Skip to main content

Reblog - a brief guide to selling jewellery online

It's jewellery business week at the London Jewellery School and I have written a few blog posts for them. This is a reblog of one, the original can be found here
They are running a discount on their business courses this week, 20% off bookings made by 28th February (bookings can be made on any available course for the whole of 2015). For the discount email or phone

One of my absolute favourite things is to wake up and find I’ve made a sale in my sleep! It is so satisfying. The options for selling your work, however, can be a bit daunting so here is a brief guide to selling jewellery online.

Firstly, you need to decide on your approach.

I’m just starting out
If you want to test the waters and see how your jewellery sells I would recommend starting out selling through a website like etsy, folksy, misi, dawanda
These sites have differing costs and take a percentage of your sales so you will need to research which is best for you.

Cheapest option. Doesn’t cost much to list a few items and you then only pay when you sell

Sites like these attract buyers who will browse for what they want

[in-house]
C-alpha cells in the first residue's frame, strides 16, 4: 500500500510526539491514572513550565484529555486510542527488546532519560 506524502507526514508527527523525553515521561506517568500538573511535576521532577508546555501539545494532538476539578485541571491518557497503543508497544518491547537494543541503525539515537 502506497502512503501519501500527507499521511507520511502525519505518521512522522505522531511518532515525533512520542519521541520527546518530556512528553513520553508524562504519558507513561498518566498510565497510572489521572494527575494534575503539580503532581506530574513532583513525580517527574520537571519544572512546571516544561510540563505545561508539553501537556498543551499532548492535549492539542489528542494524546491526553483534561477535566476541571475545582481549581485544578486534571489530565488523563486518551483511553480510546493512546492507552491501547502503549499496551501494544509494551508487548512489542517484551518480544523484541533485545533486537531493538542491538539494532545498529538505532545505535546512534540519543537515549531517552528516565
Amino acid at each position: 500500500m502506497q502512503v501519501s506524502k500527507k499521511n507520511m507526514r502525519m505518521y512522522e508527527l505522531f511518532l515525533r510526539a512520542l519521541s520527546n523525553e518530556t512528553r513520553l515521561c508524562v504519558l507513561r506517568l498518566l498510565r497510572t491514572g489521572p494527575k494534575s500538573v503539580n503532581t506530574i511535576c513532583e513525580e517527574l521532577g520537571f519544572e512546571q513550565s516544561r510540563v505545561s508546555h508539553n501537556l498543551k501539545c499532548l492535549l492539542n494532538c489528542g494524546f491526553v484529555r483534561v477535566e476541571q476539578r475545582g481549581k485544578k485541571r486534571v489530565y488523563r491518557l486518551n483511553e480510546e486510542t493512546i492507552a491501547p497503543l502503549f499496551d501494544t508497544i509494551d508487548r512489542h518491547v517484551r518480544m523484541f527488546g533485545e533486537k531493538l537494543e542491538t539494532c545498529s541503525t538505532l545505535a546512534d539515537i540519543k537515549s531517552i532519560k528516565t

You are provided with your own shop url (web address) which you can promote

You can take paypal, credit cards and gift vouchers

Easy to set up your shop and add items, follow the prompts
Some of these sites have become so big that you as a seller can be lost

I plan to sell in volume
If you are expecting to sell large amounts of jewellery then consider a pay monthly option e.g. big cartel. artfire. Here you pay a monthly fee and no percentage charge on your sales

All profit is yours (subject to tax of course!)
If you don’t make many sales it can be a costly option

I want to be featured in a boutique
Selling from a boutique-type website e.g. Not on the High Street is potentially great for sales. They have limited the number of jewellery sellers on their site (unlike other platforms e.g. etsy) and they advertise on television so are well known with shoppers who perhaps aren’t aware of some of the other options.

Excellent opportunity to sell

Capitalise on nationwide advertising
Large joining fee and 25% sales fee plus VAT

It is difficult to get accepted selling jewellery now (so if you are accepted this is a definite plus!)

I want to sell from my own website
Selling from your own website is tempting. It looks very professional but it is the most costly approach both financially and in terms of your time

Most professional looking approach

High level of control
Monthly fee even if you’re not selling anything

You are responsible for driving all traffic to your website, you don’t have the benefit of people being attracted to the site to start with

With all the above approaches don’t make the mistake of thinking that once you have some items out there for sale that people will find you. You need to promote your business both face to face and online to drive traffic to your shop. If you need help with planning how to do this why not join us on one of our business courses